Marketing: The art of making someone want what you have.
An old table I couldn’t give away on Freecycle becomes a one-of-a-kind rare antique on Craigslist. Suddenly the eyesore I was going to have to pay to get rid of becomes a hot ticket item with 10 inquiries.
Of course no one is going to want something if you make it clear from the outset that it’s un-wantable. Well, I guess if you can’t afford real furniture, maybe you’d like my handoffs…
Which leads me to next week’s Be the Change Challenge: The Adopt a Less Adoptable Pet Week from September 19-25.
Petfinder has done a fabulous thing in creating and promoting this idea to encourage the adoption of “less desirable pets”, and Be the Change for Pets is encouraging all bloggers, Facebookers and Twitter pals to help along in any of a variety of ways:
- Use Petfinder.com to find a less adoptable pet in your area, and blog about him or her.
- Create a Facebook post about the project. Feature a pet in need.
- Tweet a pet
- If you’re stuck for the right words, we’ll have template posts up by the end of the week for you to simply cut and paste into your blog, which you can change however you wish.
- We’ll also have press releases for you to use and send to your local media.
- Adopt 6 or 7 pets in need yourself (hey, I can dream big!)
The point is, there is no right or wrong way to participate as long as it gets you thinking and working. We also have some really cool incentives for participation that we’ll be announcing soon.
But let’s get back to the original concept I was talking about, marketing. ‘Less Adoptable’ is pretty quantifiable, if you look at the pets who take the longest to place. Senior pets. Pets with medical issues. Specific breeds. Specific colors. We have allowed them to be marketed as less desirable, and we go along with it.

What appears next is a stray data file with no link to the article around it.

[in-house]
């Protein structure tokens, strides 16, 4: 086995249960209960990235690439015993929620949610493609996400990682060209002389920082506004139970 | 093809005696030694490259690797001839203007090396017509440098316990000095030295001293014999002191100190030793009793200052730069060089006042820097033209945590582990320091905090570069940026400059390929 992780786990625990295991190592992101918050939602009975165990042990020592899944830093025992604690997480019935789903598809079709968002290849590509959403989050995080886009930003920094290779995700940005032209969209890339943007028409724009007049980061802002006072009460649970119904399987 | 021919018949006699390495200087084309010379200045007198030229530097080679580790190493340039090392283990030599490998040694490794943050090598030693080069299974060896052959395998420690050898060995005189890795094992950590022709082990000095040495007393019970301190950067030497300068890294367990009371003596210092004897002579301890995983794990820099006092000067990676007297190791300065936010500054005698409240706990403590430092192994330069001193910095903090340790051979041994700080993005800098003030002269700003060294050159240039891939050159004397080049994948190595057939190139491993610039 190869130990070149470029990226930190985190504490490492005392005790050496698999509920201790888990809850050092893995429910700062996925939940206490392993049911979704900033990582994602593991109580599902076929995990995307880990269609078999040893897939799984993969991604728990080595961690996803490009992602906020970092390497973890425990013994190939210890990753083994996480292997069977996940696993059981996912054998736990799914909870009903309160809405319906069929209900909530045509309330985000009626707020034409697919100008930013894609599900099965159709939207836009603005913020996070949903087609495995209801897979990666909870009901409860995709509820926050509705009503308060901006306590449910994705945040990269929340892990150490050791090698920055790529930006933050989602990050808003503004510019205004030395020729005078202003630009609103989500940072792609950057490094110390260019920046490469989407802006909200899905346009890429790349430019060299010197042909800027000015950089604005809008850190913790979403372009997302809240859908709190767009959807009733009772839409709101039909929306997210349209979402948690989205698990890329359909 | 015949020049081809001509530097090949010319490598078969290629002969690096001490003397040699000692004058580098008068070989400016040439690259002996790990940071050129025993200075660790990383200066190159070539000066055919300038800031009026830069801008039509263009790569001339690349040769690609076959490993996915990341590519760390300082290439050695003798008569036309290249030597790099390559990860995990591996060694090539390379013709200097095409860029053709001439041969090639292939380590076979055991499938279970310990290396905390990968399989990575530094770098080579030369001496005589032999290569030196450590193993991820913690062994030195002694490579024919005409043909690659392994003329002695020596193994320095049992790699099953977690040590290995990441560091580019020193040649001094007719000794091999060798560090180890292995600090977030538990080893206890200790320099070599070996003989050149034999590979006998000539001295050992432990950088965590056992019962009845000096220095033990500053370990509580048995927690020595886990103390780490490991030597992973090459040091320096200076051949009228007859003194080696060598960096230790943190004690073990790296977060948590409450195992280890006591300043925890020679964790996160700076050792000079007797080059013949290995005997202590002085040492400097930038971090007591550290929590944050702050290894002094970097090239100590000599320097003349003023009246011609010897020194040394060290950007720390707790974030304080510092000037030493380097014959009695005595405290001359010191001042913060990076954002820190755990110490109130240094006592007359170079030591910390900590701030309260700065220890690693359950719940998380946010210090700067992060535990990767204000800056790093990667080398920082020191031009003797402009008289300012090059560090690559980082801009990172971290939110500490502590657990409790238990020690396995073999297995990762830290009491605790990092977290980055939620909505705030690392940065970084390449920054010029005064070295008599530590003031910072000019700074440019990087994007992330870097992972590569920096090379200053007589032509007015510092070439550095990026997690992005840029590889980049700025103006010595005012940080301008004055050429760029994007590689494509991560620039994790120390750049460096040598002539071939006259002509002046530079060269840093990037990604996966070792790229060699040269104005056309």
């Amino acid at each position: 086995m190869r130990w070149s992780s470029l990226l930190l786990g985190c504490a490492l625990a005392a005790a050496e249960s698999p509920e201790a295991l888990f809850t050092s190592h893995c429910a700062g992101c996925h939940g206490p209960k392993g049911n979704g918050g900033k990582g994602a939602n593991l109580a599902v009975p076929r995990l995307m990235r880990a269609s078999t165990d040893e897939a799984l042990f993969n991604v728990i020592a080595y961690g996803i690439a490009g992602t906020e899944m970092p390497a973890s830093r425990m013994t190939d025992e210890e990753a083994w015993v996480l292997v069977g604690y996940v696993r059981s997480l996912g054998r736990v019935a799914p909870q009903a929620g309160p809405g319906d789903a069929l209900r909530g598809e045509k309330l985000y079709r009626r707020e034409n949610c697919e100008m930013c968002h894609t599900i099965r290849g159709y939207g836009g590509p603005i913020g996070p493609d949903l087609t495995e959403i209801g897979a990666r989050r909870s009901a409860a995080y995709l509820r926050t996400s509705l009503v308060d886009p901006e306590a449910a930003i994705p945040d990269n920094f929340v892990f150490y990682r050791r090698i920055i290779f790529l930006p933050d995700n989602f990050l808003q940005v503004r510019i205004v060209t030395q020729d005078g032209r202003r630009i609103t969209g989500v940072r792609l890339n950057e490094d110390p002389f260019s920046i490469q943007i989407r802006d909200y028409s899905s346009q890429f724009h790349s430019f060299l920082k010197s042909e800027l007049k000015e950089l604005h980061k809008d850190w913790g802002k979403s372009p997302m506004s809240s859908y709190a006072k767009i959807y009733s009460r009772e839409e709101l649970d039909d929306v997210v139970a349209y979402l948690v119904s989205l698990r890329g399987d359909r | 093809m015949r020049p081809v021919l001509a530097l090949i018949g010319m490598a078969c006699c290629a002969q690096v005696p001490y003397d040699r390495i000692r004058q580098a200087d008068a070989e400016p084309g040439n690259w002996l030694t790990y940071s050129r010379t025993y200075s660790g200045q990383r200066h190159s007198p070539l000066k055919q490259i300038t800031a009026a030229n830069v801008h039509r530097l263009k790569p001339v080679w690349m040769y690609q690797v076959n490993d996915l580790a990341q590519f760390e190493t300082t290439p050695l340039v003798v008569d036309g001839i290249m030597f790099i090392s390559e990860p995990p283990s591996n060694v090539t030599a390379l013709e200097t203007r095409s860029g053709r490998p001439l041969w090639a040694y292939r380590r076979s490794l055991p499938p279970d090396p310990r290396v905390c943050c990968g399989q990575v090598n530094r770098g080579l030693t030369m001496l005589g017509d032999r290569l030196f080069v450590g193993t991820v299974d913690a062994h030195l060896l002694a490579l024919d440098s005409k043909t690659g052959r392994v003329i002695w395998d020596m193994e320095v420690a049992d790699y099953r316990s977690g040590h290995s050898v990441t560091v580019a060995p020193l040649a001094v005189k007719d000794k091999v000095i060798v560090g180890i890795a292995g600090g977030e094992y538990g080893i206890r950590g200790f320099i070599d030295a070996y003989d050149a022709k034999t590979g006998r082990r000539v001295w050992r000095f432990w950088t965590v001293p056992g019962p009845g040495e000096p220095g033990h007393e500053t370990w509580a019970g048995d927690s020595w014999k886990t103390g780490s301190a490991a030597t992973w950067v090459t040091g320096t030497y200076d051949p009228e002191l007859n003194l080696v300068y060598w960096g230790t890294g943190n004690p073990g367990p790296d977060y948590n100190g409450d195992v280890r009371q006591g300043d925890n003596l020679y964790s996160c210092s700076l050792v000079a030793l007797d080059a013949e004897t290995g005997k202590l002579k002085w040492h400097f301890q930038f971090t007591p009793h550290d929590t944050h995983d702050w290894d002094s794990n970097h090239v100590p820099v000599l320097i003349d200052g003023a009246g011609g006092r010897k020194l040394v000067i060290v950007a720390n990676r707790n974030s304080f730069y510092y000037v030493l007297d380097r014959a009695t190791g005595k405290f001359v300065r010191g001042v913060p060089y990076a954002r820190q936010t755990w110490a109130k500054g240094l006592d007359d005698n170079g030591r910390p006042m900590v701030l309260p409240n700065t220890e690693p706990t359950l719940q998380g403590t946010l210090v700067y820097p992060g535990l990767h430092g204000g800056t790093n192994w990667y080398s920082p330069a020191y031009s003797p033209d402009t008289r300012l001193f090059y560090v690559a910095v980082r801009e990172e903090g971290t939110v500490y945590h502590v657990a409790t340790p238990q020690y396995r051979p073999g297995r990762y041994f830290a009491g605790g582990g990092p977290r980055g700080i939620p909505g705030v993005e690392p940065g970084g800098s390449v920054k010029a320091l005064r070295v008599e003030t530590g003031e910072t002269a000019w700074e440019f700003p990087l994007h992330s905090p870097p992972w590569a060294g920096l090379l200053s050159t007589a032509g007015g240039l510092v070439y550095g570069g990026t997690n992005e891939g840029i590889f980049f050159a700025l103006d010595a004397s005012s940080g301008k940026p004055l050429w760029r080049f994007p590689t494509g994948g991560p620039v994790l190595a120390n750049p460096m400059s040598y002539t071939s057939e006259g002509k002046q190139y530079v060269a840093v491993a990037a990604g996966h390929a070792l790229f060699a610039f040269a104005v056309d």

I will say this, and it is an honest statement. The WORST pets I see at work are the dogs and cats from pet stores at the mall. They have the most congenital disease, the worst temperaments, the shoddiest breeding en toto than any collective group from the other sources people use to obtain pets (ie breeders, rescues, and shelters.)
We have allowed pet store owners to market their puppy mill wares however they see fit, ill-bred dogs of indeterminate origin with questionable pedigrees from some made-up kennel association that people EAT UP. I have clients who insist their 30 pound, short-haired needle nosed dog is a purebred Pomeranian because the pet store told them so. And they paid $500 for the privilege.
Too much work keeping the breeds apart? Let them mix! Oh, yes, we have a litter of shnippertzudoodles, they are very rare. It’s $1500 instead of $1200 for this unique and most unusual of ‘designer breeds’. Instead of shaking our heads in disgust at these people, we need to be taking notes. Yes, it’s sneaky. But it works. It’s a good idea. We should steal it.
Instead of focusing on the sad-sack stories of these rescue pets, we need to remind people of what makes them so unique. The most loyal dogs I have ever owned are the dogs I have rescued:
- Nuke, the 10 year old radiology department dog who spent his life in the teaching hospital kennel before coming to live with me.
- Mulan, the 6 year old who was going to be put down because of her flea allergies. “No one will want her,” her former owner told me when I refused to perform the euthanasia.
- Koa, the 7 year old black lab who was returned to the rescue because she cried when her owner left her alone outside the 8 hours a day she was at work.
Brody has lived with me since he was 10 weeks old. He is secure and confident in his life. My rescues know better. They know that humans sometimes suck. They look at me with a gratefulness that breaks my heart every day.
Thank you, they say as they follow me from room to room. I am safe. I am yours.
My own personal challenge for this upcoming week is to challenge the assertion that these pets are less adoptable to begin with. Adopt an Eminently Adoptable Pet Week, that’s what I say.
If you have any stories of your own wonderful ‘less desirables’ that you’d like to share, lay them on me. I’m assembling ammunition for my campaign. 🙂